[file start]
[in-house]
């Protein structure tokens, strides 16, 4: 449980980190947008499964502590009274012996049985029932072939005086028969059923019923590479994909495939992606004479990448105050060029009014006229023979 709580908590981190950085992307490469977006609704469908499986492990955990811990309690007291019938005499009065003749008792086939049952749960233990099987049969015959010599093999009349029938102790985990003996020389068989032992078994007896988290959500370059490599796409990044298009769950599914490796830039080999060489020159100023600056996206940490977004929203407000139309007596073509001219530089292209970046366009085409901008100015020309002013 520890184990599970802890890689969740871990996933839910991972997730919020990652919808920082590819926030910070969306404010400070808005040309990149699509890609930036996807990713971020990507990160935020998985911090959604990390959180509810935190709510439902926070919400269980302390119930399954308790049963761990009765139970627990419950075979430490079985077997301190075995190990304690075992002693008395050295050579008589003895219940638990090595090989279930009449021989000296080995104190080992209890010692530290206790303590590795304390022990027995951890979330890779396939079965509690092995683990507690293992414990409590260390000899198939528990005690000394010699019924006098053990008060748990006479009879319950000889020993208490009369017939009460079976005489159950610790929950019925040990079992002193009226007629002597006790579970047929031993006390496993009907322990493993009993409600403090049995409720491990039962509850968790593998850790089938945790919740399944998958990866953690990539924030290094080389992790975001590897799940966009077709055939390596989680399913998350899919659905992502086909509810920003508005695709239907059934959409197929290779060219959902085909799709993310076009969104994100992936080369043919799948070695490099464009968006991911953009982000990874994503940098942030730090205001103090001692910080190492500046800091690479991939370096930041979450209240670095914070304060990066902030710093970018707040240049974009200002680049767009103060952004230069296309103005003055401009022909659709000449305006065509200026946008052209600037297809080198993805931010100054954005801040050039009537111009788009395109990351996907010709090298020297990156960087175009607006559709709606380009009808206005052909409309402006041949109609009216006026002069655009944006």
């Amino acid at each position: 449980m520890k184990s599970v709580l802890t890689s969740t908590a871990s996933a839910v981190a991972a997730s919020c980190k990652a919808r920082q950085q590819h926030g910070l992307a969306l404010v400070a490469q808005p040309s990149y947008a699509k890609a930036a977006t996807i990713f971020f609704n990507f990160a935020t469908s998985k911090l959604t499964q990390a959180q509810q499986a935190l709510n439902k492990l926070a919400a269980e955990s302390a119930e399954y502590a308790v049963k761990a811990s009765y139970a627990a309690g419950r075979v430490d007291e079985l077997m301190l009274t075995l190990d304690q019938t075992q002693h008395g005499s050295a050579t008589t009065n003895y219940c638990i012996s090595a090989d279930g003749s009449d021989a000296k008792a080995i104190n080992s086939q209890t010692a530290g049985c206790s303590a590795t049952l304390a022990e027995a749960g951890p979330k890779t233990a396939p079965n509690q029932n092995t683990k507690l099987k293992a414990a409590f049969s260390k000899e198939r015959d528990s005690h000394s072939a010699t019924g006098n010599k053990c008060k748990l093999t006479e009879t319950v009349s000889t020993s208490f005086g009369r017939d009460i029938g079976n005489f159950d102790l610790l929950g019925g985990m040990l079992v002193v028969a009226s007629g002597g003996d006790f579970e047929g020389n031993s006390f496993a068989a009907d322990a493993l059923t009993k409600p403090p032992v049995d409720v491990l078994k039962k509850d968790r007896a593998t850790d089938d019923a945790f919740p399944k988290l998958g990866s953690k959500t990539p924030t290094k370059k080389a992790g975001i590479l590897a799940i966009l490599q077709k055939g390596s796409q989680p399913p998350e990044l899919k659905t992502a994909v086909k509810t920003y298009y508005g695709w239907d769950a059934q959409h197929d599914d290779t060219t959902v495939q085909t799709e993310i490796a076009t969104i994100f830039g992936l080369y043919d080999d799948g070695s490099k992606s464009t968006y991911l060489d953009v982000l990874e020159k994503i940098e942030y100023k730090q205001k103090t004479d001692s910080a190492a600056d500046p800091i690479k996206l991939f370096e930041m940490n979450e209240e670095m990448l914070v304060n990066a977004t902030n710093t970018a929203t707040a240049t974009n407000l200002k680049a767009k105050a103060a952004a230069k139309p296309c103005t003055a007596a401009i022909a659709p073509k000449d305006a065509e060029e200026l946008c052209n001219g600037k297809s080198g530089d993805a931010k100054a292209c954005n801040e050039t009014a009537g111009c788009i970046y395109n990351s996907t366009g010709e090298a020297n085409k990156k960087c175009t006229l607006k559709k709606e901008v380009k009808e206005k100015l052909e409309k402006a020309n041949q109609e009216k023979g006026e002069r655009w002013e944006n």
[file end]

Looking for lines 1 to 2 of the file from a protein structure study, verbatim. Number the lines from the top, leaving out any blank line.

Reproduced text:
[in-house]
């Protein structure tokens, strides 16, 4: 449980980190947008499964502590009274012996049985029932072939005086028969059923019923590479994909495939992606004479990448105050060029009014006229023979 709580908590981190950085992307490469977006609704469908499986492990955990811990309690007291019938005499009065003749008792086939049952749960233990099987049969015959010599093999009349029938102790985990003996020389068989032992078994007896988290959500370059490599796409990044298009769950599914490796830039080999060489020159100023600056996206940490977004929203407000139309007596073509001219530089292209970046366009085409901008100015020309002013 520890184990599970802890890689969740871990996933839910991972997730919020990652919808920082590819926030910070969306404010400070808005040309990149699509890609930036996807990713971020990507990160935020998985911090959604990390959180509810935190709510439902926070919400269980302390119930399954308790049963761990009765139970627990419950075979430490079985077997301190075995190990304690075992002693008395050295050579008589003895219940638990090595090989279930009449021989000296080995104190080992209890010692530290206790303590590795304390022990027995951890979330890779396939079965509690092995683990507690293992414990409590260390000899198939528990005690000394010699019924006098053990008060748990006479009879319950000889020993208490009369017939009460079976005489159950610790929950019925040990079992002193009226007629002597006790579970047929031993006390496993009907322990493993009993409600403090049995409720491990039962509850968790593998850790089938945790919740399944998958990866953690990539924030290094080389992790975001590897799940966009077709055939390596989680399913998350899919659905992502086909509810920003508005695709239907059934959409197929290779060219959902085909799709993310076009969104994100992936080369043919799948070695490099464009968006991911953009982000990874994503940098942030730090205001103090001692910080190492500046800091690479991939370096930041979450209240670095914070304060990066902030710093970018707040240049974009200002680049767009103060952004230069296309103005003055401009022909659709000449305006065509200026946008052209600037297809080198993805931010100054954005801040050039009537111009788009395109990351996907010709090298020297990156960087175009607006559709709606380009009808206005052909409309402006041949109609009216006026002069655009944006």